Various Artists: Honest Jon’s Records Open Strings: Early Virtuoso Recordings From the Middle East, and New Responses

[Honest Jon's; 2009]

Styles: Middle Eastern classical/modern raga virtuoso
Others: Aziz Herawi, Sir Richard Bishop, Paul Metzger

Mark Ainley of Honest Jon’s deserves accolades for putting together brilliant compilations. His work digging through the stacks at EMI results in rich, lush visions of foreign lands, compilations uncluttered with over-produced mimicry of classic sounds or slick synthesized genre mock-ups. While Open Strings: Early Virtuoso Recordings From the Middle East, and New Responses is no exception, there is a twist: the entire second disc is music performed by modern artists in response to the old classic recordings. Honest Jon’s took a 20-song mix of classical string music -- performed by artists about whom we know nothing other than their names -- and circulated it to some of the most amazing modern purveyors of string music from the West. With no real provisions, Honest Jon’s simply asked the artists to listen to the disc and craft a musical response. Truly an experiment, the results are disparate, beautiful, and thought-provoking.

We are left with two distinct yet subtly interrelated CDs to evaluate. The first disc, Early Virtuoso Recordings From the Middle East, is nothing short of breathtaking. However, since Honest Jon’s isn’t giving us any clues (no liner notes, a deliberate move), we are only left to speculate about the artists, their instruments, their stories, their songs. All 20 tracks on the first disc are between three and four minutes long, and all of them have an immediacy that makes me believe they are cut from much longer compositions or improvisations. It's possible that some of the songs are derived from typical forms or compositional structures, as they seem to follow defined scales within a certain timeframe. However, I don't pretend to be an expert scholar on Middle Eastern music, and without proper context, to surmise about the exact nature of these songs might conspire to injustice.

Rather, it seems prudent to think of these 20 tracks as statements, with the whole serving as a vision. There is variation from track to track, but to an untrained ear, the whole thing might just sound like ragas. Close listens reveal that some tracks drone, while others scatter about like roaches hiding from flickering lights. Sami Chawa’s “Eerabi Fil Sahra” features a sad funereal tone, whereas Haigo’s “Shushtar” has a lighter atmospheric quality, as if a bow were being drawn across clouds wound into yarn, held by a spindle on a distant horizon. Nechat Bey, the most prolific featured artist with five tracks, tells dense musical tales with floating and sinking scales. Tempo is never constant. Unpredictability is key.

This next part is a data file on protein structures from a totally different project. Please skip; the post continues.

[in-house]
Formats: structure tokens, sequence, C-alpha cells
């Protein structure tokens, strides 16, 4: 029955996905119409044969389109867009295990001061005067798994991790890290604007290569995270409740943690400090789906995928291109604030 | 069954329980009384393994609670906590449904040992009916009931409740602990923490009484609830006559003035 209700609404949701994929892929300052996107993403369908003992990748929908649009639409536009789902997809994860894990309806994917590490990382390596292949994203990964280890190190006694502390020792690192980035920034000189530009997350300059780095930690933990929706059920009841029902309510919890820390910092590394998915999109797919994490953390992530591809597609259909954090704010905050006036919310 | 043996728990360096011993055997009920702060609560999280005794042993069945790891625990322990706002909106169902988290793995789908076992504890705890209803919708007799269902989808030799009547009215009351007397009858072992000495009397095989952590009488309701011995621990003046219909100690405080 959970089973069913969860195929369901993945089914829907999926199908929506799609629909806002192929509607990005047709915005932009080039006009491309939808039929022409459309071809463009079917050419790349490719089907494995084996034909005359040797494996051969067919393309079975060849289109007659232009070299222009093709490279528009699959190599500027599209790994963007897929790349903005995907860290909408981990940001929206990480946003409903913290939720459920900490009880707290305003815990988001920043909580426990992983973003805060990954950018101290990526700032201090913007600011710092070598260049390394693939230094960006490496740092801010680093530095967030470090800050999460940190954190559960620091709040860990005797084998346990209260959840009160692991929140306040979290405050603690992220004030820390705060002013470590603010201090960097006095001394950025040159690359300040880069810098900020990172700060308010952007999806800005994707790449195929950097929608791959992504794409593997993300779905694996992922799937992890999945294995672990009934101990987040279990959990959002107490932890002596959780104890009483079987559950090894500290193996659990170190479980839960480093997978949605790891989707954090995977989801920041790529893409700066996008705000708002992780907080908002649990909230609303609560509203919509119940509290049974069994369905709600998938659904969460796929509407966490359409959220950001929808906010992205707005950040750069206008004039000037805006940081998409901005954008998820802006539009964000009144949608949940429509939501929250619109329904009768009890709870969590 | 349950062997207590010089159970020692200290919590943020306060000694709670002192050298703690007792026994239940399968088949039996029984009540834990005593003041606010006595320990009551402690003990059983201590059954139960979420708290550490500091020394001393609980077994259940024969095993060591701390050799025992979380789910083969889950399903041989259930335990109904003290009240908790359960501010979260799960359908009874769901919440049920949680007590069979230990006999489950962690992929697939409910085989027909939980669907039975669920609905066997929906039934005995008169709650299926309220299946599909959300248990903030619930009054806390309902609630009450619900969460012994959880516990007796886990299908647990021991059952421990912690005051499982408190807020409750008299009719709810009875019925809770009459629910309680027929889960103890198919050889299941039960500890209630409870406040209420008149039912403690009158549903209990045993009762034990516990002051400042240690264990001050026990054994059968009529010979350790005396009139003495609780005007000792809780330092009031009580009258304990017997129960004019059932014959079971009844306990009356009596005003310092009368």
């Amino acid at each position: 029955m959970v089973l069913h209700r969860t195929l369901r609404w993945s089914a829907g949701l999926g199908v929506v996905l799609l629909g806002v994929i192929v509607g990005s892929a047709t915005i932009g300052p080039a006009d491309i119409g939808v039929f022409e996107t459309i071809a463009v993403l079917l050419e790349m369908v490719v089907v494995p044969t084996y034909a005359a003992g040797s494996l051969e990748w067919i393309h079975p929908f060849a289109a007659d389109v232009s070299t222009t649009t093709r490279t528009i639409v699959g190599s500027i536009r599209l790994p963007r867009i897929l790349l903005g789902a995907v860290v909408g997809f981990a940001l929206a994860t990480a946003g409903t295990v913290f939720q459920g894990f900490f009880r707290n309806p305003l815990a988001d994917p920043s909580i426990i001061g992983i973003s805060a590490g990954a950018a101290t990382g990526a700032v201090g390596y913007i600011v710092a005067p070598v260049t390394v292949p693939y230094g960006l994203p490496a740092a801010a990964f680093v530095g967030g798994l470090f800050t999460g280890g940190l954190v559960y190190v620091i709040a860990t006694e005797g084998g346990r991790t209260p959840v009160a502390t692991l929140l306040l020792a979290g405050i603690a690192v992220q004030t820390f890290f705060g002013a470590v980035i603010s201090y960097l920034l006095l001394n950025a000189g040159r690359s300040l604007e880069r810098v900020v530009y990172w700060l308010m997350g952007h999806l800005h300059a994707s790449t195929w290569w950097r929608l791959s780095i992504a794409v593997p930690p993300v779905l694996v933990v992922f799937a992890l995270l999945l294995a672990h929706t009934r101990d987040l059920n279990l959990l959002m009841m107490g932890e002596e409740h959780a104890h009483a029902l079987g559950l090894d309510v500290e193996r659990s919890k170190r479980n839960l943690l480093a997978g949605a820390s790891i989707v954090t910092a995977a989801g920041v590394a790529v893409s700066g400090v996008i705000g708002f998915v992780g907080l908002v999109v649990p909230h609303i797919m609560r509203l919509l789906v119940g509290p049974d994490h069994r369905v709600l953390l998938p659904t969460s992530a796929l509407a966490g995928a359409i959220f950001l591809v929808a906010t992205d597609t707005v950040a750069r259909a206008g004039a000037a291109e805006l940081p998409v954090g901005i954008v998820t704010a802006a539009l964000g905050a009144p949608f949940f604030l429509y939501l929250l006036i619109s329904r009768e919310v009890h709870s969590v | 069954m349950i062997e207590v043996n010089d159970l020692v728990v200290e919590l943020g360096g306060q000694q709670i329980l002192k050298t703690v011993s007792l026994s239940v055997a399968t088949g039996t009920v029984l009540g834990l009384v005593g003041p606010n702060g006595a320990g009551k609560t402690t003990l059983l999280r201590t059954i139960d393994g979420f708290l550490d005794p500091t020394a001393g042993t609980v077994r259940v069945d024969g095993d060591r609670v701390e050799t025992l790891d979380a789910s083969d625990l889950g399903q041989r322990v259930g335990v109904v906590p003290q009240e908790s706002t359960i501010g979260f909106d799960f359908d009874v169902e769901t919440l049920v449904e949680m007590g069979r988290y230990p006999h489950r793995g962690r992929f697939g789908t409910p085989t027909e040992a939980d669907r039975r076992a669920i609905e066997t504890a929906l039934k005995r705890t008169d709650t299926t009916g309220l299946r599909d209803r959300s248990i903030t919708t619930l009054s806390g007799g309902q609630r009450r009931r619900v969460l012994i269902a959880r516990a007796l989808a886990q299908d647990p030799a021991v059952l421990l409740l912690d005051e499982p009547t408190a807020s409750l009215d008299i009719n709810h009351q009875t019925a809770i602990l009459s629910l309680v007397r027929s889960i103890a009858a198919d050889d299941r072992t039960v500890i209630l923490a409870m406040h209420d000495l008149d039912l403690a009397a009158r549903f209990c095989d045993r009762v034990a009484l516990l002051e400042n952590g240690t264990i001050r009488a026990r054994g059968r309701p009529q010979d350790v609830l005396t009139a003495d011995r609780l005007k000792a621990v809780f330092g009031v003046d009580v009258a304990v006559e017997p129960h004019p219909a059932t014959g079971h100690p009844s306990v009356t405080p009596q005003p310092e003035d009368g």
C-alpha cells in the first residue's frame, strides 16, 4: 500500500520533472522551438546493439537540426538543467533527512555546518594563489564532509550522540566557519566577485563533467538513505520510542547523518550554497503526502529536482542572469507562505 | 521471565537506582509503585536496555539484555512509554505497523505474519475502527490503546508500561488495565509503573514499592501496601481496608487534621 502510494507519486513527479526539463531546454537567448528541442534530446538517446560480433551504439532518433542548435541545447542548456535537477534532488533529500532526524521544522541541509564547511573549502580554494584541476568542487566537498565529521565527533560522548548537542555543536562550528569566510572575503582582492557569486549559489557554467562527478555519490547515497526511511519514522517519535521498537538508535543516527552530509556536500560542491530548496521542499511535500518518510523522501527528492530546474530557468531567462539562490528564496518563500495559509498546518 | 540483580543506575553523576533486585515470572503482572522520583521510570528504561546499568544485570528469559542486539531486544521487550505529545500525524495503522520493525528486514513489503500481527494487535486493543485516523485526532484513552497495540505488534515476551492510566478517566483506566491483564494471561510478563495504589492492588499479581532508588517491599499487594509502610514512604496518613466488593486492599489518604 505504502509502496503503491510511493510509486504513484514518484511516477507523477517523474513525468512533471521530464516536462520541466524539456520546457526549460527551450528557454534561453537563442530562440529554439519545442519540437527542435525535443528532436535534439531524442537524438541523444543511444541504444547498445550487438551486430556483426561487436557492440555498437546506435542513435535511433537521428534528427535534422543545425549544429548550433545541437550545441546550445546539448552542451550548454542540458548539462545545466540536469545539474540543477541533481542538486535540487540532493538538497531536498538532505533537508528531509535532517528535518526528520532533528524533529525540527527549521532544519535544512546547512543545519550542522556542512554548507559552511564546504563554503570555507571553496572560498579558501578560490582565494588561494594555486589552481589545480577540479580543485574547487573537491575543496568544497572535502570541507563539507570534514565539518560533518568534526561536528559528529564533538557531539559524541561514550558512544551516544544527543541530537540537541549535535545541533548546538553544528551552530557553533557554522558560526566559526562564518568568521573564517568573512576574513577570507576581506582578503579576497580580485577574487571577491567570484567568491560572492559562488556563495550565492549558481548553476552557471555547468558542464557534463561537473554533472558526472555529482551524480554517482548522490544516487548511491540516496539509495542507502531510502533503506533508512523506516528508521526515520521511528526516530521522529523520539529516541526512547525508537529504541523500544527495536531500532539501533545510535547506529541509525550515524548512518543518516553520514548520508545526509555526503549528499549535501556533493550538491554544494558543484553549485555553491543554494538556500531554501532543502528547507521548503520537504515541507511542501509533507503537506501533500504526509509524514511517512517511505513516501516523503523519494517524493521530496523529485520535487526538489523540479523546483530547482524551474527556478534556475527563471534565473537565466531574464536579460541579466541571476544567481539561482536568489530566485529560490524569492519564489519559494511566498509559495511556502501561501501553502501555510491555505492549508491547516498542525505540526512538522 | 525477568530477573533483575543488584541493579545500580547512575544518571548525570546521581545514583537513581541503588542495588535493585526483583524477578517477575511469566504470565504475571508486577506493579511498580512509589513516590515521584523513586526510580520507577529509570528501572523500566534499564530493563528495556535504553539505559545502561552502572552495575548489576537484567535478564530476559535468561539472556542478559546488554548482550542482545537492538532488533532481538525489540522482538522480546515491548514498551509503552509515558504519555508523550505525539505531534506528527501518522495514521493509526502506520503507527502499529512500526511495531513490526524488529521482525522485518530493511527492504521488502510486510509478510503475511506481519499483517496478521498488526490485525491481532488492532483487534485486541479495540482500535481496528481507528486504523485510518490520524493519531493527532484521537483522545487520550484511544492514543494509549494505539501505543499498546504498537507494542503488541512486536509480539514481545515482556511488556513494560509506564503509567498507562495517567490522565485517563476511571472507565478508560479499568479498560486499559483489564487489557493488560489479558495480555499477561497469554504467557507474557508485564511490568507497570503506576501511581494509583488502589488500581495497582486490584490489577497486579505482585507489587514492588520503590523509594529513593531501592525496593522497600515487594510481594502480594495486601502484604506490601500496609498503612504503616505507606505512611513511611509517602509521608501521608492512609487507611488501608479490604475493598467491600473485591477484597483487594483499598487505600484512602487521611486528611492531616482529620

This is where we find clearer lines being drawn between disc one and disc two. Disc two, New Responses, is like a Who’s Who of bad-ass string players from the underground of the past 30 or so years -- Paul Metzger, Richard Bishop, Ben Chasny (as Six Organs of Admittance), Charlie Parr, Bruce Licher (Savage Republic), and MV & EE all contribute. There’s a lot of variation. Paul Metzger’s banjo, strung in the style of a sitar, winds through a bizarre and intense path for 13-plus minutes, whereas Rick Tomlinson’s satire-bordering “Surfin’ UAE” is not as kitchy as you might think. Michael Flower, in a more densely packed cloak of sound, weaves a seemingly pointless but subtle, deliberate stoned crawl from moronic groaning to tinkling timbre. Charlie Parr’s work on the resonator is masterful.